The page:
In December 2003 I registered for a photography workshop offered by the University of California Extension, Santa Cruz. The workshop took place in Bodie, a ghost town in eastern Californa. I had been to Bodie twice before and loved the buildings and the abandoned machinery in the park. This workshop gave me a chance to be in the park before sunrise and to stay after sunset.
On Friday, June 18, I drove to Bodie via the Tioga Pass in Yosemite National Park. Once on the eastern side of the Sierra range, I spent some time in Lee Vining, a small town on the shores of Mono Lake. There I found six geocaches and took some pictures around town.
On Friday evening the workshop participants met in Bridgeport, the nearest town to Bodie. In that first session we got to know each other a bit. Barbara Brundege, the instructor, showed slides from Bodie to give us ideas of interesting and artistic spots around the town.
On Saturday, the class met in the parking lot at Bodie State Historic Park at 6:00AM. The park normally opens at 8:00AM in the summer, but, once each month, it opens earlier to "Friends of Bodie" who have paid a fee to enter before sunrise. In addition to the workshop participants, there were about a dozen other photographers in the town early.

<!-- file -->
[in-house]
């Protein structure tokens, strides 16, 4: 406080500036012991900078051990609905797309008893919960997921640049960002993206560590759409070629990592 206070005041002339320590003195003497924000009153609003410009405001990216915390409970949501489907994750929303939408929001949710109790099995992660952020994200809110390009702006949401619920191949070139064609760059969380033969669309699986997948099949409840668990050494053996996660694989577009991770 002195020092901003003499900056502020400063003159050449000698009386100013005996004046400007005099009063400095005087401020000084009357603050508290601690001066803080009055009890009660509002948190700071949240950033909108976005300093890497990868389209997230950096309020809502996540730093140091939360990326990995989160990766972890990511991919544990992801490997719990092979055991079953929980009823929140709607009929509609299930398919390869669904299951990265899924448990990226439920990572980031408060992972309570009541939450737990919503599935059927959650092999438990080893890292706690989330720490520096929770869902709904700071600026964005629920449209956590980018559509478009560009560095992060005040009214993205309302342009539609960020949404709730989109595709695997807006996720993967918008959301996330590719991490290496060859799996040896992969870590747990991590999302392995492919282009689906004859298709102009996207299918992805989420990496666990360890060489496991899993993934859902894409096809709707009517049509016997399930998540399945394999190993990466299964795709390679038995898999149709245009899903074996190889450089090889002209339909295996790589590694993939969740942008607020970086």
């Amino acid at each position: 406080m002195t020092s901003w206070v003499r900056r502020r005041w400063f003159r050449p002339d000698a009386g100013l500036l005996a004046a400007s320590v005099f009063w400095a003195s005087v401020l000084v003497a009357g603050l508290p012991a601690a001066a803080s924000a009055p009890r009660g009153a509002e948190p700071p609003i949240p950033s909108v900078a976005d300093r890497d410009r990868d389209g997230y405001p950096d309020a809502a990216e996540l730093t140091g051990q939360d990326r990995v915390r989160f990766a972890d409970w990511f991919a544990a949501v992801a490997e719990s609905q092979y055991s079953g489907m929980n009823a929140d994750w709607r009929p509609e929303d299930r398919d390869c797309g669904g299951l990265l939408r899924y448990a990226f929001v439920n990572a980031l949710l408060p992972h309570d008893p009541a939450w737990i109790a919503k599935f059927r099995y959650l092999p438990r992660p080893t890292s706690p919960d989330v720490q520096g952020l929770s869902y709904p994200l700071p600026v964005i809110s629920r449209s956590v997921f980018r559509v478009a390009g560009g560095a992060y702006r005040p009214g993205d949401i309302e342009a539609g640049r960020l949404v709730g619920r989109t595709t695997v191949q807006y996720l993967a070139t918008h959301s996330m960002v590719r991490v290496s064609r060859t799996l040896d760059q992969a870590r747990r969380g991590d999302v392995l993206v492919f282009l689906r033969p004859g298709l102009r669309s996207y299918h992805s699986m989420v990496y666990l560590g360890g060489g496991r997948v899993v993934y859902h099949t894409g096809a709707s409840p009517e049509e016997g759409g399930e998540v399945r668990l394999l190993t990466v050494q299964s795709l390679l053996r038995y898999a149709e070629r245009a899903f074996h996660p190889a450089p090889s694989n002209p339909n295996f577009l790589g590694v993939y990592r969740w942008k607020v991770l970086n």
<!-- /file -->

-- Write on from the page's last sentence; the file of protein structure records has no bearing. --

After shooting until around 9:00AM in the frigid morning air, the workshop recessed, and we went our separate ways. My way took me to three geocaches in and near Bodie and a fourth one thirteen miles away on Green Creek. At 3:30PM we met again in Bridgeport to critique prior work.
At 6:30PM we were back at Bodie to shoot up until dusk. There was a nice storm passing to the east and south of the town, giving a dramatic sky on the horizon. As the sun sank towards the horizon, it moved in and out of clouds, breaking free of them just before setting to give us wonderful light on the main section of Bodie. We continued to take pictures as dusk grew deeper. We were treated to wonderful color in the eastern clouds as the sun sank lower and lower. We finally packed up and left around 9:00PM.
On Sunday, we entered the park at 8:00AM. We were allowed to visit the old Standard Stamp Mill for an hour and take pictures there. That area of the park is normally off limits due to safety concerns. However, we had a nice ranger who escorted us around and kept us from falling into or through anything.
I got dust in my digital camera on Saturday and couldn't get it clean. After much internal debate, I decided to use my backup camera -- using actual analog film! -- on Sunday. It was the first time in nearly two years I had shot film. The results were OK, but I still prefer the immediate feedback and freedom of digital photography. All in all I shot about 450 frames of digital and 50 frames of film. Twenty-eight of my favorite shots are in the photo album.